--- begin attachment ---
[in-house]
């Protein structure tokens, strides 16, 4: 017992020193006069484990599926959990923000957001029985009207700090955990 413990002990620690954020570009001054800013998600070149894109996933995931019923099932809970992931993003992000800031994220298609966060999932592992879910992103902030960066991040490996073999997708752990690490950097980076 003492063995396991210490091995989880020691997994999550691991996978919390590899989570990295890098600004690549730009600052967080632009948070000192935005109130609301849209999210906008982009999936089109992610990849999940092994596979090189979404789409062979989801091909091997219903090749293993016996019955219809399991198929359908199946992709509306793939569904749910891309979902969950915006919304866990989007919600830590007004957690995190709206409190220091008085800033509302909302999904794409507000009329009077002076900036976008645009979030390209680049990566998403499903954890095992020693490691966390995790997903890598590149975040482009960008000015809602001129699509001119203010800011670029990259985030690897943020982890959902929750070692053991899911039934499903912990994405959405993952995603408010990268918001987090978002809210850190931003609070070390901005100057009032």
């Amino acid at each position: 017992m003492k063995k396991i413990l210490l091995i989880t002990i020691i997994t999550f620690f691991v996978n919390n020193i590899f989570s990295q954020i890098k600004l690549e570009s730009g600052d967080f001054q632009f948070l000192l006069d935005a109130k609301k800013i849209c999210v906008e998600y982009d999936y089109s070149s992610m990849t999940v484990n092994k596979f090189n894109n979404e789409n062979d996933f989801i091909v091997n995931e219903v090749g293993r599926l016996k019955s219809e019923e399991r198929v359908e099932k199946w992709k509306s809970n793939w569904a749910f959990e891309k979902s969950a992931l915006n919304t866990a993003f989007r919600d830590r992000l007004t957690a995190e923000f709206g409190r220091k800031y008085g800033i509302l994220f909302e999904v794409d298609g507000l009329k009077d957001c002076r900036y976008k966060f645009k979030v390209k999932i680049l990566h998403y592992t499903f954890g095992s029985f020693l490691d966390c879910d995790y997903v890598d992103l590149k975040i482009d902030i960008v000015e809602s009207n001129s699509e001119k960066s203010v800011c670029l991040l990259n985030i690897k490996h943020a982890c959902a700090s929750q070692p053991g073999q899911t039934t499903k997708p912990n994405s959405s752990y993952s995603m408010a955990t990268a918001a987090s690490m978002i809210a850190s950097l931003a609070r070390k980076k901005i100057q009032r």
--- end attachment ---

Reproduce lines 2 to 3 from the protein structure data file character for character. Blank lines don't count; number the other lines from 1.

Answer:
């Protein structure tokens, strides 16, 4: 017992020193006069484990599926959990923000957001029985009207700090955990 413990002990620690954020570009001054800013998600070149894109996933995931019923099932809970992931993003992000800031994220298609966060999932592992879910992103902030960066991040490996073999997708752990690490950097980076 003492063995396991210490091995989880020691997994999550691991996978919390590899989570990295890098600004690549730009600052967080632009948070000192935005109130609301849209999210906008982009999936089109992610990849999940092994596979090189979404789409062979989801091909091997219903090749293993016996019955219809399991198929359908199946992709509306793939569904749910891309979902969950915006919304866990989007919600830590007004957690995190709206409190220091008085800033509302909302999904794409507000009329009077002076900036976008645009979030390209680049990566998403499903954890095992020693490691966390995790997903890598590149975040482009960008000015809602001129699509001119203010800011670029990259985030690897943020982890959902929750070692053991899911039934499903912990994405959405993952995603408010990268918001987090978002809210850190931003609070070390901005100057009032």
């Amino acid at each position: 017992m003492k063995k396991i413990l210490l091995i989880t002990i020691i997994t999550f620690f691991v996978n919390n020193i590899f989570s990295q954020i890098k600004l690549e570009s730009g600052d967080f001054q632009f948070l000192l006069d935005a109130k609301k800013i849209c999210v906008e998600y982009d999936y089109s070149s992610m990849t999940v484990n092994k596979f090189n894109n979404e789409n062979d996933f989801i091909v091997n995931e219903v090749g293993r599926l016996k019955s219809e019923e399991r198929v359908e099932k199946w992709k509306s809970n793939w569904a749910f959990e891309k979902s969950a992931l915006n919304t866990a993003f989007r919600d830590r992000l007004t957690a995190e923000f709206g409190r220091k800031y008085g800033i509302l994220f909302e999904v794409d298609g507000l009329k009077d957001c002076r900036y976008k966060f645009k979030v390209k999932i680049l990566h998403y592992t499903f954890g095992s029985f020693l490691d966390c879910d995790y997903v890598d992103l590149k975040i482009d902030i960008v000015e809602s009207n001129s699509e001119k960066s203010v800011c670029l991040l990259n985030i690897k490996h943020a982890c959902a700090s929750q070692p053991g073999q899911t039934t499903k997708p912990n994405s959405s752990y993952s995603m408010a955990t990268a918001a987090s690490m978002i809210a850190s950097l931003a609070r070390k980076k901005i100057q009032r």